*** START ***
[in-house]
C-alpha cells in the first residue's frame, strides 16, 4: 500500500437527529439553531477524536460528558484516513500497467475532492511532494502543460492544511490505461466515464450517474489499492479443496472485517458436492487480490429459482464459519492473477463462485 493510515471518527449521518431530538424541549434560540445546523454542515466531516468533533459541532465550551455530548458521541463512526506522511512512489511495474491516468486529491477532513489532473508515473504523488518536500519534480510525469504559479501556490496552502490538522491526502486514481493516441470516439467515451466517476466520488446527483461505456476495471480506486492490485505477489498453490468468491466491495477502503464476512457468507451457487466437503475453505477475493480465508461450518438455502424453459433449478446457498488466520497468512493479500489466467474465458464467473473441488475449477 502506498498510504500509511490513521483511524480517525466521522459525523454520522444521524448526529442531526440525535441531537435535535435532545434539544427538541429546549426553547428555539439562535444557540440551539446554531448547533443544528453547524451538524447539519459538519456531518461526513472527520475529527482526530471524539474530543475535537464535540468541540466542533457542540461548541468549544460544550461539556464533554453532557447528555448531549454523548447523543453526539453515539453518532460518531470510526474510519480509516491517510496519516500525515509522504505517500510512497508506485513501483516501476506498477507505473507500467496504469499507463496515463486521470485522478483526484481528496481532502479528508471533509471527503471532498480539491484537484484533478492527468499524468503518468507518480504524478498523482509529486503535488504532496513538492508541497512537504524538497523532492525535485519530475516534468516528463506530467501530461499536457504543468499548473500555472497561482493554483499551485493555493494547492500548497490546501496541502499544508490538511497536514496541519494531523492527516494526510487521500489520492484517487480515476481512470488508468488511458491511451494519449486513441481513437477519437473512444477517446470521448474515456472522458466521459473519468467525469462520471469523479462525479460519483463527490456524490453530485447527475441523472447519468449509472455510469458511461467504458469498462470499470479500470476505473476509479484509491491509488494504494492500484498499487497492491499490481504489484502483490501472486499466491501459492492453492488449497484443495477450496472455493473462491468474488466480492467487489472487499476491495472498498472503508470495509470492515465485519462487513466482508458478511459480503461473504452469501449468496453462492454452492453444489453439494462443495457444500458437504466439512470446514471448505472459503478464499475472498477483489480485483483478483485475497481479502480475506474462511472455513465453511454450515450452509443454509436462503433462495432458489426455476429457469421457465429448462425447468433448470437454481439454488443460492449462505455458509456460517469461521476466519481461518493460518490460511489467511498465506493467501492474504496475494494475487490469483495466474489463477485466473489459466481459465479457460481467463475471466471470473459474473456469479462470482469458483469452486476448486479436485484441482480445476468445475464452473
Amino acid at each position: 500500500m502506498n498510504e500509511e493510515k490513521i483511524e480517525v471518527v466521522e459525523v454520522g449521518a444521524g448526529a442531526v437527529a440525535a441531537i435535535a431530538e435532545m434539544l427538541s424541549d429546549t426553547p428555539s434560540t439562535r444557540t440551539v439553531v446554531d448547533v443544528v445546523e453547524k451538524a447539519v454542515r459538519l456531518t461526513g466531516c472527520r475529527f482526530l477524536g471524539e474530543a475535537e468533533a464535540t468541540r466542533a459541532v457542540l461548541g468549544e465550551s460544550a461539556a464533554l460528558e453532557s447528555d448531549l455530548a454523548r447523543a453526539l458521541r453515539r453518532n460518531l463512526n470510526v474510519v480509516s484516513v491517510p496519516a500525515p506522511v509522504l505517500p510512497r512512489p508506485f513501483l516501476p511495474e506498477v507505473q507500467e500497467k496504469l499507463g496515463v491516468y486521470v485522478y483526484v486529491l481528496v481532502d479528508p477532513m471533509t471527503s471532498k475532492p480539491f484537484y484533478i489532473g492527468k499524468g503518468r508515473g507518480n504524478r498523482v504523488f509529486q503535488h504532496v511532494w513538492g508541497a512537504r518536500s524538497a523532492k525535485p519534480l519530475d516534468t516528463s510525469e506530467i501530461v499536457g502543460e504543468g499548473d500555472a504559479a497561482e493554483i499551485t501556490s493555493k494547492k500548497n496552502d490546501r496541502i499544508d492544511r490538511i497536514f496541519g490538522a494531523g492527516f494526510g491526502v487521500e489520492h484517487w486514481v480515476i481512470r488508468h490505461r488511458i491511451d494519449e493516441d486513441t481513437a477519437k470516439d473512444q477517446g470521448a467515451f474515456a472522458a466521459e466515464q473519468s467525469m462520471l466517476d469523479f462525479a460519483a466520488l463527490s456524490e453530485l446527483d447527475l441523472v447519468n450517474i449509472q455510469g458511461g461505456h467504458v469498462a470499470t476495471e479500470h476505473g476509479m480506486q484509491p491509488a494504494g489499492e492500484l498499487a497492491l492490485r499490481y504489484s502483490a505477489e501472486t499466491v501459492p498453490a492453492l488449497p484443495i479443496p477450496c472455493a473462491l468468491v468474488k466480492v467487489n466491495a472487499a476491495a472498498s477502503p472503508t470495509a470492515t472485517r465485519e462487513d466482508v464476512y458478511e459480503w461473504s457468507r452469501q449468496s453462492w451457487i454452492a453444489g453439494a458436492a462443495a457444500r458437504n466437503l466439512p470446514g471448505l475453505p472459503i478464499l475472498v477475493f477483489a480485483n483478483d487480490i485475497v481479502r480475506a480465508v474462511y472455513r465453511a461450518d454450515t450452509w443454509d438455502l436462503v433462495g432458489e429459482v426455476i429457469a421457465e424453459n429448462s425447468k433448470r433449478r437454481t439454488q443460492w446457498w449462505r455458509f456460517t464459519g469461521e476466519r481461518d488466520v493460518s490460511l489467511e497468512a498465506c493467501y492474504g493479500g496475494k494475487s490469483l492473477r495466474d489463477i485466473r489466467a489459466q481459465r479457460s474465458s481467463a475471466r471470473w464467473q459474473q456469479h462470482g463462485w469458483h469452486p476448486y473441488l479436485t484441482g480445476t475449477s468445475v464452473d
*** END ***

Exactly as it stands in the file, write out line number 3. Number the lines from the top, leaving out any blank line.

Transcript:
Amino acid at each position: 500500500m502506498n498510504e500509511e493510515k490513521i483511524e480517525v471518527v466521522e459525523v454520522g449521518a444521524g448526529a442531526v437527529a440525535a441531537i435535535a431530538e435532545m434539544l427538541s424541549d429546549t426553547p428555539s434560540t439562535r444557540t440551539v439553531v446554531d448547533v443544528v445546523e453547524k451538524a447539519v454542515r459538519l456531518t461526513g466531516c472527520r475529527f482526530l477524536g471524539e474530543a475535537e468533533a464535540t468541540r466542533a459541532v457542540l461548541g468549544e465550551s460544550a461539556a464533554l460528558e453532557s447528555d448531549l455530548a454523548r447523543a453526539l458521541r453515539r453518532n460518531l463512526n470510526v474510519v480509516s484516513v491517510p496519516a500525515p506522511v509522504l505517500p510512497r512512489p508506485f513501483l516501476p511495474e506498477v507505473q507500467e500497467k496504469l499507463g496515463v491516468y486521470v485522478y483526484v486529491l481528496v481532502d479528508p477532513m471533509t471527503s471532498k475532492p480539491f484537484y484533478i489532473g492527468k499524468g503518468r508515473g507518480n504524478r498523482v504523488f509529486q503535488h504532496v511532494w513538492g508541497a512537504r518536500s524538497a523532492k525535485p519534480l519530475d516534468t516528463s510525469e506530467i501530461v499536457g502543460e504543468g499548473d500555472a504559479a497561482e493554483i499551485t501556490s493555493k494547492k500548497n496552502d490546501r496541502i499544508d492544511r490538511i497536514f496541519g490538522a494531523g492527516f494526510g491526502v487521500e489520492h484517487w486514481v480515476i481512470r488508468h490505461r488511458i491511451d494519449e493516441d486513441t481513437a477519437k470516439d473512444q477517446g470521448a467515451f474515456a472522458a466521459e466515464q473519468s467525469m462520471l466517476d469523479f462525479a460519483a466520488l463527490s456524490e453530485l446527483d447527475l441523472v447519468n450517474i449509472q455510469g458511461g461505456h467504458v469498462a470499470t476495471e479500470h476505473g476509479m480506486q484509491p491509488a494504494g489499492e492500484l498499487a497492491l492490485r499490481y504489484s502483490a505477489e501472486t499466491v501459492p498453490a492453492l488449497p484443495i479443496p477450496c472455493a473462491l468468491v468474488k466480492v467487489n466491495a472487499a476491495a472498498s477502503p472503508t470495509a470492515t472485517r465485519e462487513d466482508v464476512y458478511e459480503w461473504s457468507r452469501q449468496s453462492w451457487i454452492a453444489g453439494a458436492a462443495a457444500r458437504n466437503l466439512p470446514g471448505l475453505p472459503i478464499l475472498v477475493f477483489a480485483n483478483d487480490i485475497v481479502r480475506a480465508v474462511y472455513r465453511a461450518d454450515t450452509w443454509d438455502l436462503v433462495g432458489e429459482v426455476i429457469a421457465e424453459n429448462s425447468k433448470r433449478r437454481t439454488q443460492w446457498w449462505r455458509f456460517t464459519g469461521e476466519r481461518d488466520v493460518s490460511l489467511e497468512a498465506c493467501y492474504g493479500g496475494k494475487s490469483l492473477r495466474d489463477i485466473r489466467a489459466q481459465r479457460s474465458s481467463a475471466r471470473w464467473q459474473q456469479h462470482g463462485w469458483h469452486p476448486y473441488l479436485t484441482g480445476t475449477s468445475v464452473d